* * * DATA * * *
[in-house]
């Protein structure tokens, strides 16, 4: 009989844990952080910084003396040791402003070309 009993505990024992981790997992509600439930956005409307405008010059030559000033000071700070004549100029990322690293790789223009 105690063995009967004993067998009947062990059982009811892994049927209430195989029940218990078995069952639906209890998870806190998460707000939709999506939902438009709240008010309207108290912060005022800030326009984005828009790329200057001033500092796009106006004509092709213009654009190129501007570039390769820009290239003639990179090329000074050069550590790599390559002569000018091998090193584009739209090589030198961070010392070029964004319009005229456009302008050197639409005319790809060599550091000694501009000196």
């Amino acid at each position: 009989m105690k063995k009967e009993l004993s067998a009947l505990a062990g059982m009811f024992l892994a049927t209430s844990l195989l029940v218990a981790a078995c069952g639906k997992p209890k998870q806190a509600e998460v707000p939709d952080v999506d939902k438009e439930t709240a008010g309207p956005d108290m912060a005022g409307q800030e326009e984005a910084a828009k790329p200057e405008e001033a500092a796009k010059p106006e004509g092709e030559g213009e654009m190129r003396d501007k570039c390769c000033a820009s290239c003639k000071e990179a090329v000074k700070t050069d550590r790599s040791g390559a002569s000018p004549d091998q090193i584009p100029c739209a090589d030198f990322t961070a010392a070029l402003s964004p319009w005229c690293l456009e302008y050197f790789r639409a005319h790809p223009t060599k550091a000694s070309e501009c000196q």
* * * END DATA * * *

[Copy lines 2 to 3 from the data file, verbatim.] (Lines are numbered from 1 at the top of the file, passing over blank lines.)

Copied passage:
């Protein structure tokens, strides 16, 4: 009989844990952080910084003396040791402003070309 009993505990024992981790997992509600439930956005409307405008010059030559000033000071700070004549100029990322690293790789223009 105690063995009967004993067998009947062990059982009811892994049927209430195989029940218990078995069952639906209890998870806190998460707000939709999506939902438009709240008010309207108290912060005022800030326009984005828009790329200057001033500092796009106006004509092709213009654009190129501007570039390769820009290239003639990179090329000074050069550590790599390559002569000018091998090193584009739209090589030198961070010392070029964004319009005229456009302008050197639409005319790809060599550091000694501009000196």
């Amino acid at each position: 009989m105690k063995k009967e009993l004993s067998a009947l505990a062990g059982m009811f024992l892994a049927t209430s844990l195989l029940v218990a981790a078995c069952g639906k997992p209890k998870q806190a509600e998460v707000p939709d952080v999506d939902k438009e439930t709240a008010g309207p956005d108290m912060a005022g409307q800030e326009e984005a910084a828009k790329p200057e405008e001033a500092a796009k010059p106006e004509g092709e030559g213009e654009m190129r003396d501007k570039c390769c000033a820009s290239c003639k000071e990179a090329v000074k700070t050069d550590r790599s040791g390559a002569s000018p004549d091998q090193i584009p100029c739209a090589d030198f990322t961070a010392a070029l402003s964004p319009w005229c690293l456009e302008y050197f790789r639409a005319h790809p223009t060599k550091a000694s070309e501009c000196q």